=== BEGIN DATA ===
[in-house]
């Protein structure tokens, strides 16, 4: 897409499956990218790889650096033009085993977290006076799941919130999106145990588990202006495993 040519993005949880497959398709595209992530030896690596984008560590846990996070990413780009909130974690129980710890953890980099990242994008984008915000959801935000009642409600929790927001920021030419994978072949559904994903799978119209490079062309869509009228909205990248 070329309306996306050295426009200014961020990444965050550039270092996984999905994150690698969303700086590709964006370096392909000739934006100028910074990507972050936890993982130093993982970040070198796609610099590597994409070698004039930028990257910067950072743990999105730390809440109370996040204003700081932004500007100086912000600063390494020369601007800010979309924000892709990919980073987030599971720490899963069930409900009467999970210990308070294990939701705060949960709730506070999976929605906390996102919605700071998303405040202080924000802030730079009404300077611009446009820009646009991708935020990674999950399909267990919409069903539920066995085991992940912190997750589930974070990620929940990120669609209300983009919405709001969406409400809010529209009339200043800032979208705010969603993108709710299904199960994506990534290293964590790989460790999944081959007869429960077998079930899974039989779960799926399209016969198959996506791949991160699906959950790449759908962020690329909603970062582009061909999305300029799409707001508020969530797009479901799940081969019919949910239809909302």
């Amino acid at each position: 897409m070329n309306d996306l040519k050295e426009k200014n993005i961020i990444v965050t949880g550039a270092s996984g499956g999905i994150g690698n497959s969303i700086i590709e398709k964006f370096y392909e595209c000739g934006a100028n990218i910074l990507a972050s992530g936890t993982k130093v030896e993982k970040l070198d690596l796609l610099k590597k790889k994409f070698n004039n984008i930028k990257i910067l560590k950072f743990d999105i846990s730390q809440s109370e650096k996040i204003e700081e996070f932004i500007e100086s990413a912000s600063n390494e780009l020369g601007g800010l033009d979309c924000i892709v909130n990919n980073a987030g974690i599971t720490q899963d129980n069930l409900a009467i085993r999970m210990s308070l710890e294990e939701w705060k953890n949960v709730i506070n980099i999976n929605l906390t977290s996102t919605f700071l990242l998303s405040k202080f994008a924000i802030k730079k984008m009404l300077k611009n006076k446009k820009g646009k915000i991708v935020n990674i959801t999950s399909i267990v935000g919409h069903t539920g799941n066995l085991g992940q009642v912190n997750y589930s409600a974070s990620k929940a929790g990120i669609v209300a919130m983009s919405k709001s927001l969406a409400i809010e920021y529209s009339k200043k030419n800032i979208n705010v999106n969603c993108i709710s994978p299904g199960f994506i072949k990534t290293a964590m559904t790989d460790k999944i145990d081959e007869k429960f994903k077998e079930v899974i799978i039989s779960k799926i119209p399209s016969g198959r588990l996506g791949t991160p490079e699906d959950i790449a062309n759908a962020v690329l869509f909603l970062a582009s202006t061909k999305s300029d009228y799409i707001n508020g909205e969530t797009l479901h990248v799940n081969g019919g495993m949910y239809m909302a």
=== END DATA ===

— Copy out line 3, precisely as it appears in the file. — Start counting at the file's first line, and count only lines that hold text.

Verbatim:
């Amino acid at each position: 897409m070329n309306d996306l040519k050295e426009k200014n993005i961020i990444v965050t949880g550039a270092s996984g499956g999905i994150g690698n497959s969303i700086i590709e398709k964006f370096y392909e595209c000739g934006a100028n990218i910074l990507a972050s992530g936890t993982k130093v030896e993982k970040l070198d690596l796609l610099k590597k790889k994409f070698n004039n984008i930028k990257i910067l560590k950072f743990d999105i846990s730390q809440s109370e650096k996040i204003e700081e996070f932004i500007e100086s990413a912000s600063n390494e780009l020369g601007g800010l033009d979309c924000i892709v909130n990919n980073a987030g974690i599971t720490q899963d129980n069930l409900a009467i085993r999970m210990s308070l710890e294990e939701w705060k953890n949960v709730i506070n980099i999976n929605l906390t977290s996102t919605f700071l990242l998303s405040k202080f994008a924000i802030k730079k984008m009404l300077k611009n006076k446009k820009g646009k915000i991708v935020n990674i959801t999950s399909i267990v935000g919409h069903t539920g799941n066995l085991g992940q009642v912190n997750y589930s409600a974070s990620k929940a929790g990120i669609v209300a919130m983009s919405k709001s927001l969406a409400i809010e920021y529209s009339k200043k030419n800032i979208n705010v999106n969603c993108i709710s994978p299904g199960f994506i072949k990534t290293a964590m559904t790989d460790k999944i145990d081959e007869k429960f994903k077998e079930v899974i799978i039989s779960k799926i119209p399209s016969g198959r588990l996506g791949t991160p490079e699906d959950i790449a062309n759908a962020v690329l869509f909603l970062a582009s202006t061909k999305s300029d009228y799409i707001n508020g909205e969530t797009l479901h990248v799940n081969g019919g495993m949910y239809m909302a």